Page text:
The sector has, however, suffered during the crisis from reliance on short-term finance, terms-of-trade shocks, and reduced international demand. Close links between business and politics, weak governance and transparency, and poor enforcement of competition policies hamper industrial development and inward investment. Recent government intervention and the imposition of grain export restrictions have had a negative effect on grain producers.
Providing good quality and reliable infrastructure
Recent years witnessed some improvement of the transport and municipal infrastructure, which suffered during Ukraine’s prolonged transition recession.
As the state’s ability to allocate significant investment resources to this sector will be limited after the crisis, it will be important to engage the private sector in the rehabilitation and maintenance of roads and seaports, and encourage competition in the rail and aviation sectors. Although the municipal utilities are decentralised, they have suffered from the politicisation of tariff setting, governance problems and from restrictions in their ability to finance commercially viable projects.
Dealing with the legacy of the crisis in the financial sector
Ukraine’s highly dollarised financial sector continues to suffer from post-crisis de-leveraging, reliance on short-term funding as well as the long-standing governance problems.
The role of the state in the sector has increased during the crisis as state owned institutions received significant capital injections and several banks were nationalised. State ownership may reduce the sector’s long-term efficiency and, ultimately, hamper economic growth potential.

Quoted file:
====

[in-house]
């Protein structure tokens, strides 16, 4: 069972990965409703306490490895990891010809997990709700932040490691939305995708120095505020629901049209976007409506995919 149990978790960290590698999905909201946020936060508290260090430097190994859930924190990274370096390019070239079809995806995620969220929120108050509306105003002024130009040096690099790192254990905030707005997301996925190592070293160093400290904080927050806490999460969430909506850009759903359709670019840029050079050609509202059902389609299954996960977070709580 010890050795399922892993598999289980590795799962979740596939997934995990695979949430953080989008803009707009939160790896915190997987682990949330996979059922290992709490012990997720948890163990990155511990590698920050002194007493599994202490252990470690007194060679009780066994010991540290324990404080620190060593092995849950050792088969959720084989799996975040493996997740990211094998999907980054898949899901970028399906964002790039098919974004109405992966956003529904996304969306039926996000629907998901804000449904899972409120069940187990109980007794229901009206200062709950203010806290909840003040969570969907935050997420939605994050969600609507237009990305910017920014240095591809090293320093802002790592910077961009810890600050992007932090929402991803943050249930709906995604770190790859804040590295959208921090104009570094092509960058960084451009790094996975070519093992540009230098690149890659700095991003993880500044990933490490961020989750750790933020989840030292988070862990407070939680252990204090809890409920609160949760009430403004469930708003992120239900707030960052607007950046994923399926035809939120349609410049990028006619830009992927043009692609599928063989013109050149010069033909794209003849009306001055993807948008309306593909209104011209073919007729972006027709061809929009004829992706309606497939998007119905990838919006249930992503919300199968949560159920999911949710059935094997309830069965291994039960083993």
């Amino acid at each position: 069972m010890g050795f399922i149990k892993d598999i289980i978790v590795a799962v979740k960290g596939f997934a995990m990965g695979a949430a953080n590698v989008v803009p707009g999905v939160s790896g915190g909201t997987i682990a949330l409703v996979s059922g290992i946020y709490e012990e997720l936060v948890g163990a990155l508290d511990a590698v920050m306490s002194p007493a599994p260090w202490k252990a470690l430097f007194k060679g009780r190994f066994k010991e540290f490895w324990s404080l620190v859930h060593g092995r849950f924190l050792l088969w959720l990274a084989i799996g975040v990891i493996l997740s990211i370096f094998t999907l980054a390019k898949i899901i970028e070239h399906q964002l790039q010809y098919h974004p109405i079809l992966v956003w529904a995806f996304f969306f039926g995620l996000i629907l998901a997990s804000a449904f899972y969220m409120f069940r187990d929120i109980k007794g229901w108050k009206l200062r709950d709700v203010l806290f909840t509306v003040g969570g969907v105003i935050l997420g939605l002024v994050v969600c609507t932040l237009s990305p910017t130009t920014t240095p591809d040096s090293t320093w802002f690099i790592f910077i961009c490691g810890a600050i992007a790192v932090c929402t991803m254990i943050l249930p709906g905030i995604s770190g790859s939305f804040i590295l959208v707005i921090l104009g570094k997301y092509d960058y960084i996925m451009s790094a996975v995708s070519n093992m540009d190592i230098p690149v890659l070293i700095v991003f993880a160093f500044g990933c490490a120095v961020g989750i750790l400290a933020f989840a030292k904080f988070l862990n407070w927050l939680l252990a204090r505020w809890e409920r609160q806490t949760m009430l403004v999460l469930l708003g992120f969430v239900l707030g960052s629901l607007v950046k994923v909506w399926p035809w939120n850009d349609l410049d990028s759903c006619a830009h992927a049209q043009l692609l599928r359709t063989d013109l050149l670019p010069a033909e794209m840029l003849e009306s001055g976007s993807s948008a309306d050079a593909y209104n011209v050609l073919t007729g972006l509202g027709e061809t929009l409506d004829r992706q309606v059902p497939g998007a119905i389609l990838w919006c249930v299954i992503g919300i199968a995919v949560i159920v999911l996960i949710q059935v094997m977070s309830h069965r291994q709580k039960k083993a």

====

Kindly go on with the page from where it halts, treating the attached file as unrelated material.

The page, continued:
The international banks supported their Ukrainian subsidiaries during the crisis, however, their future in Ukraine will depend to a large extent on whether the authorities adopt supervisory methods in line with international best practices, establish effective coordination with home supervisors and fair competition.
The non-banking sector is in the nascent stages of development and local currency capital markets remain largely underdeveloped.
The Bank’s strategic directions
During the post-crisis economic recovery the Bank will focus on addressing the key transition challenges in line with the government’s reform programme, in close coordination with other International Financial Institutions (IFIs) and bilateral donors:
The Bank will support safety upgrades in the nuclear sector, electricity transmission networks, operations that would integrate Ukraine into the European energy market and operations that will increase the overall energy efficiency and decrease the carbon intensity of the sector. The Bank will also support the modernisation of Ukraine’s gas transportation and distribution system, provided the authorities pursue a comprehensive and credible reform agenda, including restructuring of NAK Naftogaz.